After settling his differences with a Japanese PoW camp commander, a British colonel co-operates to oversee his men's construction of a railway bridge for their captors - while oblivious to a plan by the Allies to destroy it.
To escape the edict of Egypt's Pharaoh, Rameses I, condemning all newborn Hebrew males, the infant Moses is set adrift on the Nile in a reed basket. Saved by the pharaoh's daughter Bithiah, he is adopted by her and brought up in the court of her brother, Pharaoh Seti. Moses gains Seti's favor and the love of the throne princess Nefertiri, as well as the hatred of Seti's son, Rameses. When his Hebrew heritage is revealed, Moses is cast out of Egypt, and makes his way across the desert where he marries, has a son and is commanded by God to return to Egypt to free the Hebrews from slavery. In Egypt, Moses' fiercest enemy proves to be not Rameses, but someone near to him who can 'harden his heart'. Written by
Ron Kerrigan <firstname.lastname@example.org>
Cecil B. DeMille's original choice for Moses was William Boyd, best known as "Hopalong Cassidy". Boyd turned down the role, fearing that his identification as "Hoppy" would hurt the film. See more »
On the night of the 10th plague, the shadow of The Destoyer appears over a 3/4-moon. It should be a Full Moon, as Passover (as this night is now celebrated) commences on the first Full Moon after the Vernal Equinox. See more »
Dathan, if you fear God, let me go.
I am here, girl, because I put no trust in a desert god and his mud-pit prophet. I prospered because I bowed lower than my brothers before the Egyptians, and now the Egyptians bow low before me. Joshua wanted you... Baka wanted you... but you belong to me... a gift from Rameses to His Excellency.
I will bow before you, Dathan. I will work my hands raw for you, but please, please, do not shame me before my Lord.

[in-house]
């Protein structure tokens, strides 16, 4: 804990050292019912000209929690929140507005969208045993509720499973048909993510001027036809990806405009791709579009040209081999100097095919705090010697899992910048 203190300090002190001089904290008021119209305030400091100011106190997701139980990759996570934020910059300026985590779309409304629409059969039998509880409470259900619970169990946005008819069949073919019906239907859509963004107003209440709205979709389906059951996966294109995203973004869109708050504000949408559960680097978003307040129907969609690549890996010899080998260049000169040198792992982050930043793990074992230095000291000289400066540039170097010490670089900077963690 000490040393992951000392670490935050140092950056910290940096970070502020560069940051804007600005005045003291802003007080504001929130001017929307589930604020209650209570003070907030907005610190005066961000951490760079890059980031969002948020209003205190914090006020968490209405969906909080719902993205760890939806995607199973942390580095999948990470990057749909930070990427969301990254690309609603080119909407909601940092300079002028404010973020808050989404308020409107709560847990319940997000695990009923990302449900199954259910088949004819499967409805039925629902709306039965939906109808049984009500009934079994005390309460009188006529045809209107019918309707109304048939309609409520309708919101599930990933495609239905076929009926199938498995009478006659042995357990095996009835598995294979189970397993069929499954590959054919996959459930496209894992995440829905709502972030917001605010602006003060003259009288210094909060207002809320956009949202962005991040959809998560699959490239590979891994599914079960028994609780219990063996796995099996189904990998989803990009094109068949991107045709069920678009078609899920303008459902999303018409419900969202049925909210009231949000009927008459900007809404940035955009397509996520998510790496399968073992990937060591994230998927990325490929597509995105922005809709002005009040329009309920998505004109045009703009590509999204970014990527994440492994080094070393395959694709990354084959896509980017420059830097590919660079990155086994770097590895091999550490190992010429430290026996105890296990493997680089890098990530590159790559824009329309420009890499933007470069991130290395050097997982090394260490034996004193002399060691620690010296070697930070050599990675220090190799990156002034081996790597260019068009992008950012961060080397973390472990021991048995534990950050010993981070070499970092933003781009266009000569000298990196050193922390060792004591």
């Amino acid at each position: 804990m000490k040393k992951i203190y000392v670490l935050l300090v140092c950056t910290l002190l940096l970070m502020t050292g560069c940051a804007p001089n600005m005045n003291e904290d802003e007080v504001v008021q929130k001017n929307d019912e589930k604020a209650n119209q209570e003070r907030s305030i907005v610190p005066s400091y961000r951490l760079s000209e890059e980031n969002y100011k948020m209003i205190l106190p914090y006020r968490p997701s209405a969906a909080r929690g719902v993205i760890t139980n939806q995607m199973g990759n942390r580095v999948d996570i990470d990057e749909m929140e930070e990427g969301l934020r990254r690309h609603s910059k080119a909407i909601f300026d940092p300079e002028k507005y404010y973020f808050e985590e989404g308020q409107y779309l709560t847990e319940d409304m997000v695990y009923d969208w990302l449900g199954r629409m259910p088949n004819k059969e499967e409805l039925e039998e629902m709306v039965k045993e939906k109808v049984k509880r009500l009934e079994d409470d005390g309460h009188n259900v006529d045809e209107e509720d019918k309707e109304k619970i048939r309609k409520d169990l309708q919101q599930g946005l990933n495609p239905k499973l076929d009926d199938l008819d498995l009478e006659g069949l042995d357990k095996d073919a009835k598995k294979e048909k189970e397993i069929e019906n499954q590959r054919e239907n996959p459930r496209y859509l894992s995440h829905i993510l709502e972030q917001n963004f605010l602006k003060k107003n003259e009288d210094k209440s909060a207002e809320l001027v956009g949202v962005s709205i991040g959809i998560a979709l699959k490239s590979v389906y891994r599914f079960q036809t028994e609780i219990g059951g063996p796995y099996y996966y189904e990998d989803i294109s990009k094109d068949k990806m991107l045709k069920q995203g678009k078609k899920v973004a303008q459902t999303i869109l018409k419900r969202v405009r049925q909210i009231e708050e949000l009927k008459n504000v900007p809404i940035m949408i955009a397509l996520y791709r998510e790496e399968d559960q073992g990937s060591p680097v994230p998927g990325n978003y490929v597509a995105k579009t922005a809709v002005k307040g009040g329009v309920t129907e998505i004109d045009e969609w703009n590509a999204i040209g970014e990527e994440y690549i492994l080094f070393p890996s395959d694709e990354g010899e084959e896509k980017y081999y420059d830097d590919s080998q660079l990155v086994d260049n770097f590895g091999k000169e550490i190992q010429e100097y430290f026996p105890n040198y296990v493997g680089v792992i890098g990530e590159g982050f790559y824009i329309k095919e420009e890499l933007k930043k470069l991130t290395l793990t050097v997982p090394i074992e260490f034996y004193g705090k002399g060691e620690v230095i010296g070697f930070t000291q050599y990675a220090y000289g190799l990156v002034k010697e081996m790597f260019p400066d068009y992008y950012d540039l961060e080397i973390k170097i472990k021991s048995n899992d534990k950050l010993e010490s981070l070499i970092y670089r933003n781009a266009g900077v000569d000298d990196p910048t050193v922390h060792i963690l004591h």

Your lord is the govenor of Goshen.
[...] See more »
This film does not end with the credit "The End", but with the written line "So it was written, so it shall be done". See more »
The parting of the red sea! The confrontation at Mount Sinai! This movie is full of spectacular scenes and images! De Mille truly was a great filmmaker. His powerful imagination is evident in the Ten Commandments. This is his masterpiece. It carries you along on an epic adventure that is as big as the old testament. It captures the ancient, epic feel of the original Bible story. It has several stunning performances that could have easily been cheesy and fake, but are convincing and fascinating. Some say that the dialog is campy. I don't think so. I've seen this movie many times and have never thought so. It's nothing like the terrible dialog in Plan 9 From Outer Space from the same decade. The romance may be a cliché now, but it was quite original when it first came out and is still interesting. I personally don't like romance, so the fact that I wasn't bothered by this one is really saying something. This marvelous story is wonderfully told by De Mille and I would strongly recommend it.
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